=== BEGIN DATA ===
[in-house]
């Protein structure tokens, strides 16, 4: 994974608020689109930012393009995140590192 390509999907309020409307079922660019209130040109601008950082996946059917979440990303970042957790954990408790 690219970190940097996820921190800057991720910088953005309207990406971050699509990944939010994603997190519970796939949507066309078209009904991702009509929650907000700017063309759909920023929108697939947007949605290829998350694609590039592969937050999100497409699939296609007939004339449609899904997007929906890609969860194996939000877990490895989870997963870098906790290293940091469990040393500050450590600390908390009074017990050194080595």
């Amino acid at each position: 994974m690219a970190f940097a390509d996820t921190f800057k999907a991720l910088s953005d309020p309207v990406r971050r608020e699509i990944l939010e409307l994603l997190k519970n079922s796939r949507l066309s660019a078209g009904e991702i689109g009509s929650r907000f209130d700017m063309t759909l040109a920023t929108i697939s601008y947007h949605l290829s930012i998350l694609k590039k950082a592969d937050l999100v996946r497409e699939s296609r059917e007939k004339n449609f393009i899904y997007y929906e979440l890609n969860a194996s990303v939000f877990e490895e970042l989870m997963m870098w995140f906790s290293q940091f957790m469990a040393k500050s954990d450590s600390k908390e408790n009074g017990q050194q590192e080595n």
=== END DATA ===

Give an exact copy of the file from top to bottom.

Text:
[in-house]
């Protein structure tokens, strides 16, 4: 994974608020689109930012393009995140590192 390509999907309020409307079922660019209130040109601008950082996946059917979440990303970042957790954990408790 690219970190940097996820921190800057991720910088953005309207990406971050699509990944939010994603997190519970796939949507066309078209009904991702009509929650907000700017063309759909920023929108697939947007949605290829998350694609590039592969937050999100497409699939296609007939004339449609899904997007929906890609969860194996939000877990490895989870997963870098906790290293940091469990040393500050450590600390908390009074017990050194080595």
């Amino acid at each position: 994974m690219a970190f940097a390509d996820t921190f800057k999907a991720l910088s953005d309020p309207v990406r971050r608020e699509i990944l939010e409307l994603l997190k519970n079922s796939r949507l066309s660019a078209g009904e991702i689109g009509s929650r907000f209130d700017m063309t759909l040109a920023t929108i697939s601008y947007h949605l290829s930012i998350l694609k590039k950082a592969d937050l999100v996946r497409e699939s296609r059917e007939k004339n449609f393009i899904y997007y929906e979440l890609n969860a194996s990303v939000f877990e490895e970042l989870m997963m870098w995140f906790s290293q940091f957790m469990a040393k500050s954990d450590s600390k908390e408790n009074g017990q050194q590192e080595n």